A tennis ball, a stick, a blush brush and more: Check out what these artists use to paint
The painters competing in Landscape Artist of the Year Canada get creative with their tools
Hosted by Sook-Yin Lee, Landscape Artist of the Year Canada brings together the country's top professional and amateur artists in a battle of the brushes to see who can best capture the country's most iconic landscapes, from gorgeous farmland to an epic view made famous by the Group of Seven.
Working in their own mediums, each week a new set of artists create their own rendition of the landscape in front of them in only four hours, with two finalists moving on to the series finale where they can win the $10,000 grand prize and have their work put on display at the McMichael Canadian Art Collection.
Along the way, artists brought many creative ways to paint with them. See how the competitors work with a variety of implements from a plastic sheet to a tennis ball in the video above and check out Landscape Artist of the Year Canada now streaming on on CBC Gem.
A tennis ball — Ian McLean
"Artists use different kinds of tools at all times when they're working," says Ian McLean. "I guess for me I want to see something of the unexpected, maybe some unexpected marks. So sometimes I'll use something like a tennis ball," he laughs. It doesn't always work out, he says, but "when it does, it's very exciting."
An ice scraper — Laura Zerebeski
Instead of using palette knives, contestant Laura Zerebeski turns to something you may have in the trunk of your car. "I've got this paint that I'm applying with an ice scraper because frankly," she says, "palette knives are expensive and you don't need them."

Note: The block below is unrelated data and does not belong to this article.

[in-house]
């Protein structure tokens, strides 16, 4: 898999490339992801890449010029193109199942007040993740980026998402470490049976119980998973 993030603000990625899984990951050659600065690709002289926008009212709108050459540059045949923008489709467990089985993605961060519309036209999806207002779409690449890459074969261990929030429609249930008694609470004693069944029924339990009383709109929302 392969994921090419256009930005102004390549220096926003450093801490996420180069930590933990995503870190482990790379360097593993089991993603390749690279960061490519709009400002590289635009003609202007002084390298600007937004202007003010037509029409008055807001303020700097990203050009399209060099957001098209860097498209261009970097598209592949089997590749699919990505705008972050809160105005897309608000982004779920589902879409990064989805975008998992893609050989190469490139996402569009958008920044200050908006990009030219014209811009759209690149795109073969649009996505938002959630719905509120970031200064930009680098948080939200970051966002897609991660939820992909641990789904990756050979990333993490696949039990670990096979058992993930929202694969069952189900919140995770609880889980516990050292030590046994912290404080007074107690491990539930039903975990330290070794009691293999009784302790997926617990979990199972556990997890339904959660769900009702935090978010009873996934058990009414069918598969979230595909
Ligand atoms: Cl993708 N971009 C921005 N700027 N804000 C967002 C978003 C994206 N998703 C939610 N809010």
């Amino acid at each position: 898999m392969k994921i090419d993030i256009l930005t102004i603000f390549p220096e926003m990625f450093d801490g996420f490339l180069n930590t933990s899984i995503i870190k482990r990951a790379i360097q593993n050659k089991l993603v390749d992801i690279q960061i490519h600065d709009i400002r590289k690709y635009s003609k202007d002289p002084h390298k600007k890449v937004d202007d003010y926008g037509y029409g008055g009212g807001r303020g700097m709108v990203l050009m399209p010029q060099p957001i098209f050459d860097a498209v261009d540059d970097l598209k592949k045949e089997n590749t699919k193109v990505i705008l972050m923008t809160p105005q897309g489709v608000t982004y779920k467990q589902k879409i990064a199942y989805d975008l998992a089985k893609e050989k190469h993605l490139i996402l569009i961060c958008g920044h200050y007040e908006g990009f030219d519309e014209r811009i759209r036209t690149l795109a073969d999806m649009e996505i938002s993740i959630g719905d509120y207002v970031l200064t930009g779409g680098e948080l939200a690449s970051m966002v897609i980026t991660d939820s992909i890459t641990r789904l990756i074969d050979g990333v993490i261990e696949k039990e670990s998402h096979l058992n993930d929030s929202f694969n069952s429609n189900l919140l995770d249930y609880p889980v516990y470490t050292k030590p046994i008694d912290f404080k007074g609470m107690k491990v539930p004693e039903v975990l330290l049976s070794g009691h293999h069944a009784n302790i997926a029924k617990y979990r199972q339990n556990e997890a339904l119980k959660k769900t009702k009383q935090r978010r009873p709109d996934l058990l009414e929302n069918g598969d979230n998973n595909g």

A blush brush — Kylee Turunen
"I use this for blending," Kylee Turunen says to a surprised host Sook-Yin Lee. "I just wanted a fluffy brush, and my makeup brushes seemed very fluffy!"
A big sheet of plastic — Nadine Prada
"I like to experiment and the big piece of plastic tends to create really beautiful textures," say contestant Nadine Prada. But working with a plastic sheet, especially on a windy day by the water, can sometimes be a bit tricky: "It needs to stay wet so [paint] will transfer to the piece. We'll see what happens. This is where you say a few prayers to the art gods."
A stick from a local tree — Andrew Cheddie Sookrah
"I am bringing out the energy from this space with this stick which I picked up from over there," Andrew Cheddie Sookrah says as he scrapes the surface of his painting with a stick. "It came from one of these trees, so what a natural way to start my painting with a part of this tree."
Charcoal powder — Phil Irish
Phil Irish improvised a variation on a technique he usually uses on the spot with some powdered charcoal that he threw against glue on canvas. "I usually do it with paint instead of charcoal, but I think it would be really cool. Basically I used that entire jug of glue, some water, some charcoal and some gesture."
Stream Landscape Artist of the Year Canada now on CBC Gem.